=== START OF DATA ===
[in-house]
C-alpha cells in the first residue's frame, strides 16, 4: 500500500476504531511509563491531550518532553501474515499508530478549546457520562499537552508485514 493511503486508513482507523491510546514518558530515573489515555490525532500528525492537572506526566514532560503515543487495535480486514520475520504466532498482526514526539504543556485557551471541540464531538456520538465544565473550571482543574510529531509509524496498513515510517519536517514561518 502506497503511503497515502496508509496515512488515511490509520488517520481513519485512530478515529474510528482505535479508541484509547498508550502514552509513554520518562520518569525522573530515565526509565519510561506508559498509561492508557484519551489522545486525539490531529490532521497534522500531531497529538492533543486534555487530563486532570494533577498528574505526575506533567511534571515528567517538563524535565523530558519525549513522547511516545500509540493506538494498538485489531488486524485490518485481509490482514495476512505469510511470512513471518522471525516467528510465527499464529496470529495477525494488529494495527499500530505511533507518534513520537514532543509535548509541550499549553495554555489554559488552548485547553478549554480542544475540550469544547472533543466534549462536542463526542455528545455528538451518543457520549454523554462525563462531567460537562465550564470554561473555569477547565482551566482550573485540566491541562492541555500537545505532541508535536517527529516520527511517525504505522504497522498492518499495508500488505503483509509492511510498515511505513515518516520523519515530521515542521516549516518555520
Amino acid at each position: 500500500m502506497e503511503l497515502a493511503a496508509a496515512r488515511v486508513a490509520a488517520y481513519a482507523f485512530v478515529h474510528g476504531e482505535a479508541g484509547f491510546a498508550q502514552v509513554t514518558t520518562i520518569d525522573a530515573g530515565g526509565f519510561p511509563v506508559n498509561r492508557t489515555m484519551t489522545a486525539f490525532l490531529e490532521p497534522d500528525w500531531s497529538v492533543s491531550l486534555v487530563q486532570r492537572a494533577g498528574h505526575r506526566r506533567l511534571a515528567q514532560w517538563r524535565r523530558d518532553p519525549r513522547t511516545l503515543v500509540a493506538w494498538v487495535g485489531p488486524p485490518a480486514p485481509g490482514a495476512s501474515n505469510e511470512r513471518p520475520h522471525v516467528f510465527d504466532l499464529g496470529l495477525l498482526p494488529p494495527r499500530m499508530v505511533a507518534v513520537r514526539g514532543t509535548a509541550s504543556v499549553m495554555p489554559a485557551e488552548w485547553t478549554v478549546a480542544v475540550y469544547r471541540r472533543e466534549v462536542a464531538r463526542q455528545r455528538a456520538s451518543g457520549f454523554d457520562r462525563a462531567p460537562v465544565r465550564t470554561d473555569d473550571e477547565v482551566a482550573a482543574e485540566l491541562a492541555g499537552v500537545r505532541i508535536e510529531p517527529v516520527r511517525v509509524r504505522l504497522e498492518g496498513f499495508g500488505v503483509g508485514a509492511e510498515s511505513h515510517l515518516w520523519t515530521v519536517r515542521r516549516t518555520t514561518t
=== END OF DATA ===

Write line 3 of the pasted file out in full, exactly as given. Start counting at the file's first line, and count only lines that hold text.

Amino acid at each position: 500500500m502506497e503511503l497515502a493511503a496508509a496515512r488515511v486508513a490509520a488517520y481513519a482507523f485512530v478515529h474510528g476504531e482505535a479508541g484509547f491510546a498508550q502514552v509513554t514518558t520518562i520518569d525522573a530515573g530515565g526509565f519510561p511509563v506508559n498509561r492508557t489515555m484519551t489522545a486525539f490525532l490531529e490532521p497534522d500528525w500531531s497529538v492533543s491531550l486534555v487530563q486532570r492537572a494533577g498528574h505526575r506526566r506533567l511534571a515528567q514532560w517538563r524535565r523530558d518532553p519525549r513522547t511516545l503515543v500509540a493506538w494498538v487495535g485489531p488486524p485490518a480486514p485481509g490482514a495476512s501474515n505469510e511470512r513471518p520475520h522471525v516467528f510465527d504466532l499464529g496470529l495477525l498482526p494488529p494495527r499500530m499508530v505511533a507518534v513520537r514526539g514532543t509535548a509541550s504543556v499549553m495554555p489554559a485557551e488552548w485547553t478549554v478549546a480542544v475540550y469544547r471541540r472533543e466534549v462536542a464531538r463526542q455528545r455528538a456520538s451518543g457520549f454523554d457520562r462525563a462531567p460537562v465544565r465550564t470554561d473555569d473550571e477547565v482551566a482550573a482543574e485540566l491541562a492541555g499537552v500537545r505532541i508535536e510529531p517527529v516520527r511517525v509509524r504505522l504497522e498492518g496498513f499495508g500488505v503483509g508485514a509492511e510498515s511505513h515510517l515518516w520523519t515530521v519536517r515542521r516549516t518555520t514561518t